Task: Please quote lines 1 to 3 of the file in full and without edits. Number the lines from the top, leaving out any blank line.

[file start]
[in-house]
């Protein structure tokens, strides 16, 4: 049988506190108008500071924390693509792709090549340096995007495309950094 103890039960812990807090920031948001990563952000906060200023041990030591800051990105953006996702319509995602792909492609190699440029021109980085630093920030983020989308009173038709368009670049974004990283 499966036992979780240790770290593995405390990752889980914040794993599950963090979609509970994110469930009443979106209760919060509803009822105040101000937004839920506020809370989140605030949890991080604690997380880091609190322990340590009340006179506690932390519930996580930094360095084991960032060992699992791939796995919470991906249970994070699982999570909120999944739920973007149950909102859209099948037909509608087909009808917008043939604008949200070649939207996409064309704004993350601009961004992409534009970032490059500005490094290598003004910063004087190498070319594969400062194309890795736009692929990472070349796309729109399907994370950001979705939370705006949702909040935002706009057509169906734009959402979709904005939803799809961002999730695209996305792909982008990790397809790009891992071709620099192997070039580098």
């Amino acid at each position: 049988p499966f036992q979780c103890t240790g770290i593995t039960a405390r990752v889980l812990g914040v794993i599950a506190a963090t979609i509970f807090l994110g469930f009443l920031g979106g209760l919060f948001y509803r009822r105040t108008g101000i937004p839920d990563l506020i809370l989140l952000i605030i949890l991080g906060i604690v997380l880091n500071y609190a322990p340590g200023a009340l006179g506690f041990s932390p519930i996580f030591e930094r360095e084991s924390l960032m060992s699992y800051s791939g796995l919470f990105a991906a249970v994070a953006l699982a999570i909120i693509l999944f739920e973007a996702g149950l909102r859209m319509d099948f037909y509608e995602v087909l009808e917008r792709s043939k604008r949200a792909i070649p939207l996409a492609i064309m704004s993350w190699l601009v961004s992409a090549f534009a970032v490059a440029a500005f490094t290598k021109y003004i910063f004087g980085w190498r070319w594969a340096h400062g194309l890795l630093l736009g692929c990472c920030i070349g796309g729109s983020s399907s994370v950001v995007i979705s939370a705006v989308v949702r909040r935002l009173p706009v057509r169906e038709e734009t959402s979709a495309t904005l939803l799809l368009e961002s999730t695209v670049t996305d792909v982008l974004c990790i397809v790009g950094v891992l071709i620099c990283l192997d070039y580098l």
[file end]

[in-house]
């Protein structure tokens, strides 16, 4: 049988506190108008500071924390693509792709090549340096995007495309950094 103890039960812990807090920031948001990563952000906060200023041990030591800051990105953006996702319509995602792909492609190699440029021109980085630093920030983020989308009173038709368009670049974004990283 499966036992979780240790770290593995405390990752889980914040794993599950963090979609509970994110469930009443979106209760919060509803009822105040101000937004839920506020809370989140605030949890991080604690997380880091609190322990340590009340006179506690932390519930996580930094360095084991960032060992699992791939796995919470991906249970994070699982999570909120999944739920973007149950909102859209099948037909509608087909009808917008043939604008949200070649939207996409064309704004993350601009961004992409534009970032490059500005490094290598003004910063004087190498070319594969400062194309890795736009692929990472070349796309729109399907994370950001979705939370705006949702909040935002706009057509169906734009959402979709904005939803799809961002999730695209996305792909982008990790397809790009891992071709620099192997070039580098």
């Amino acid at each position: 049988p499966f036992q979780c103890t240790g770290i593995t039960a405390r990752v889980l812990g914040v794993i599950a506190a963090t979609i509970f807090l994110g469930f009443l920031g979106g209760l919060f948001y509803r009822r105040t108008g101000i937004p839920d990563l506020i809370l989140l952000i605030i949890l991080g906060i604690v997380l880091n500071y609190a322990p340590g200023a009340l006179g506690f041990s932390p519930i996580f030591e930094r360095e084991s924390l960032m060992s699992y800051s791939g796995l919470f990105a991906a249970v994070a953006l699982a999570i909120i693509l999944f739920e973007a996702g149950l909102r859209m319509d099948f037909y509608e995602v087909l009808e917008r792709s043939k604008r949200a792909i070649p939207l996409a492609i064309m704004s993350w190699l601009v961004s992409a090549f534009a970032v490059a440029a500005f490094t290598k021109y003004i910063f004087g980085w190498r070319w594969a340096h400062g194309l890795l630093l736009g692929c990472c920030i070349g796309g729109s983020s399907s994370v950001v995007i979705s939370a705006v989308v949702r909040r935002l009173p706009v057509r169906e038709e734009t959402s979709a495309t904005l939803l799809l368009e961002s999730t695209v670049t996305d792909v982008l974004c990790i397809v790009g950094v891992l071709i620099c990283l192997d070039y580098l």